“The Answer to the Great Question… Of Life, the Universe and Everything… Is… Forty-two” ― Douglas Adams, The Hitchhiker’s Guide to the Galaxy
There seems to be some fears floating around the arts sector about quantitative measurement of audience experience. Will the use of metrics mean that all of the rich thoughts and feelings generated by arts and culture are reduced down to boring, meaningless numbers?
It’s a bit tricky to pinpoint the root of this fear. It’s felt that numbers can’t possibly represent the full spectrum of emotion associated with art so there’s no point trying. Yet if we don’t try, the sector continues to be judged – wholly inadequately – on numbers like attendance and ticket sales.
1. Numbers don’t have to be narrow
In intrinsic value measurement, a quantitative score is essentially a large collection of feelings and opinions from real people using defined outcomes metrics. It enables a broad spectrum of audiences, communities and peers (not just a small selection of experts) to provide their thoughts and emotions after experiencing an artwork, in a way that can be used meaningfully by the sector.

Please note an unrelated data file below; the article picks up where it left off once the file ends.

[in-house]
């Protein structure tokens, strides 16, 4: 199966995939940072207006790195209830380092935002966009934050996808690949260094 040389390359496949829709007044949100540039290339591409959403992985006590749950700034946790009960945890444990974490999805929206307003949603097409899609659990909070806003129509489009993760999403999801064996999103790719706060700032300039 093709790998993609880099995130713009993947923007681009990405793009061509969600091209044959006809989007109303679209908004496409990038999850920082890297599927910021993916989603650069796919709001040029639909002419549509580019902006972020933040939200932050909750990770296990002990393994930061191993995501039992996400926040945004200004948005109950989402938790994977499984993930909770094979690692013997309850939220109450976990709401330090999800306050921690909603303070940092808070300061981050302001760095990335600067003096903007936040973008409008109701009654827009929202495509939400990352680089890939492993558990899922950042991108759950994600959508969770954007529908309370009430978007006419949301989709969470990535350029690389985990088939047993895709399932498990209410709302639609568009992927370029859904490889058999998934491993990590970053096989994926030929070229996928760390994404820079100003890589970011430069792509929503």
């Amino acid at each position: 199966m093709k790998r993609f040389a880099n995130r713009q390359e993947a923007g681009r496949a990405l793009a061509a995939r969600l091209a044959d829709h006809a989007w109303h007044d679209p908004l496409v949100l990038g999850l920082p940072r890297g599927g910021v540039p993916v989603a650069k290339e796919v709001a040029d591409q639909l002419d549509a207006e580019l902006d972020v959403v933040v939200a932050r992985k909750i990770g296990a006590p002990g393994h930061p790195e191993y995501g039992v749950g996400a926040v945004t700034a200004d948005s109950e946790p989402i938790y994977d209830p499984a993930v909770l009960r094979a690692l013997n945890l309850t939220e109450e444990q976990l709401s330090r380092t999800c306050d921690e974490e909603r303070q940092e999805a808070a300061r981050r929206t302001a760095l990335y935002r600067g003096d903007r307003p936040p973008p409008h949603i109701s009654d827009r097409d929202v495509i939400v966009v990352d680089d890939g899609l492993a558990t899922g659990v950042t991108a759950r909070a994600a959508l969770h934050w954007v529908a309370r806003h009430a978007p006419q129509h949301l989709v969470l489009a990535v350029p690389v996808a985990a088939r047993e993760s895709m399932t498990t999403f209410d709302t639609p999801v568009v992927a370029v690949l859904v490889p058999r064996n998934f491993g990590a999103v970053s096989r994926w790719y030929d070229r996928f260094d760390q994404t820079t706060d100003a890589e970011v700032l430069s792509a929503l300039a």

2. Numbers don’t have to be boring
In a quest to understand Douglas Adams’ choice of number in the cult Hitchhiker series, the internet has explored the number forty-two in great depth. Did you know that forty-two is the answer to these three historic/cultural questions?
- How fast (in km/hr) was the Titanic travelling when it collided with the iceberg?
- How old was Elvis Presley when he died?
- How many hours was Shakespeare’s Juliet in a death-like coma?
3. Numbers don’t have to lack meaning
It’s true that all answers, numerical or not, can be fairly meaningless if you don’t know the question.
“Forty-two!” yelled Loonquawl. “Is that all you’ve got to show for seven and a half million years’ work?”
“I checked it very thoroughly,” said the computer, “and that quite definitely is the answer. I think the problem, to be quite honest with you, is that you’ve never actually known what the question is.”
Sure, a random answer of forty-two will cause much confusion if you don’t know what you’re hoping to achieve with the question. If a question isn’t clear or well defined, most answers lack relevance, whether it’s ‘forty-two’ or ‘it made me feel emotional’.
If you know what you’re asking and you follow a standard methodology, numbers can give deep insights into thoughts, feelings and impacts. In an arts evaluation, numbers can help us to understand and grow audiences, compare work to previous seasons, and learn from the experiences of others.
Any cultural assessment can and should include a multi-dimensional mix of metrics and free-flowing qualitative responses. Both can be used to advocate for the vital role of the arts – but using numbers will help generate insights and communicate value far beyond a rich anecdote.